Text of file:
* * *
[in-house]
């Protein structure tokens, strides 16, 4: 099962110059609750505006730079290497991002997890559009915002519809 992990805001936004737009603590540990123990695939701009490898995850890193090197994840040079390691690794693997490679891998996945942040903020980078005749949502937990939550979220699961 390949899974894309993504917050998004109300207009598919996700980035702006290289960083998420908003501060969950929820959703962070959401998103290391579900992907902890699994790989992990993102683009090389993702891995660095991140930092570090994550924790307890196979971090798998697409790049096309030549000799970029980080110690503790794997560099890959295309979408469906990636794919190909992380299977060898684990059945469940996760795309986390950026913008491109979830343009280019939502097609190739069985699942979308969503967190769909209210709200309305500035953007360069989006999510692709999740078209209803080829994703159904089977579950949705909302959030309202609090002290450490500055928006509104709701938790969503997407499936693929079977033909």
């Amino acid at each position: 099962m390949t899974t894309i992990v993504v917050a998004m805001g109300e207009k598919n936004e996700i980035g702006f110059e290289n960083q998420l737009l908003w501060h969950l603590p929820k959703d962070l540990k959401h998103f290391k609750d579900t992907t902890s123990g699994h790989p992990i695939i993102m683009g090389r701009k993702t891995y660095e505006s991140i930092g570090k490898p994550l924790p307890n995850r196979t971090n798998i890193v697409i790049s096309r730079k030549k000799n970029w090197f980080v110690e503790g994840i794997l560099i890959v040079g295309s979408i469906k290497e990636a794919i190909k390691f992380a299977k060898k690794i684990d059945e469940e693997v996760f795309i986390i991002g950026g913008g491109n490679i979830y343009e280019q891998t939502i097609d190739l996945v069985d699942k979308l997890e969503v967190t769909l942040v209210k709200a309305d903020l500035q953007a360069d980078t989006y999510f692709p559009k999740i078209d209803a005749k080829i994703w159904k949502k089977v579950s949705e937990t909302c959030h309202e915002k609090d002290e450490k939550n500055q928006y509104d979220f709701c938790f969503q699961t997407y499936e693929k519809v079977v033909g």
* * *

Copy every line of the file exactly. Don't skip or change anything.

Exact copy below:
[in-house]
């Protein structure tokens, strides 16, 4: 099962110059609750505006730079290497991002997890559009915002519809 992990805001936004737009603590540990123990695939701009490898995850890193090197994840040079390691690794693997490679891998996945942040903020980078005749949502937990939550979220699961 390949899974894309993504917050998004109300207009598919996700980035702006290289960083998420908003501060969950929820959703962070959401998103290391579900992907902890699994790989992990993102683009090389993702891995660095991140930092570090994550924790307890196979971090798998697409790049096309030549000799970029980080110690503790794997560099890959295309979408469906990636794919190909992380299977060898684990059945469940996760795309986390950026913008491109979830343009280019939502097609190739069985699942979308969503967190769909209210709200309305500035953007360069989006999510692709999740078209209803080829994703159904089977579950949705909302959030309202609090002290450490500055928006509104709701938790969503997407499936693929079977033909």
């Amino acid at each position: 099962m390949t899974t894309i992990v993504v917050a998004m805001g109300e207009k598919n936004e996700i980035g702006f110059e290289n960083q998420l737009l908003w501060h969950l603590p929820k959703d962070l540990k959401h998103f290391k609750d579900t992907t902890s123990g699994h790989p992990i695939i993102m683009g090389r701009k993702t891995y660095e505006s991140i930092g570090k490898p994550l924790p307890n995850r196979t971090n798998i890193v697409i790049s096309r730079k030549k000799n970029w090197f980080v110690e503790g994840i794997l560099i890959v040079g295309s979408i469906k290497e990636a794919i190909k390691f992380a299977k060898k690794i684990d059945e469940e693997v996760f795309i986390i991002g950026g913008g491109n490679i979830y343009e280019q891998t939502i097609d190739l996945v069985d699942k979308l997890e969503v967190t769909l942040v209210k709200a309305d903020l500035q953007a360069d980078t989006y999510f692709p559009k999740i078209d209803a005749k080829i994703w159904k949502k089977v579950s949705e937990t909302c959030h309202e915002k609090d002290e450490k939550n500055q928006y509104d979220f709701c938790f969503q699961t997407y499936e693929k519809v079977v033909g």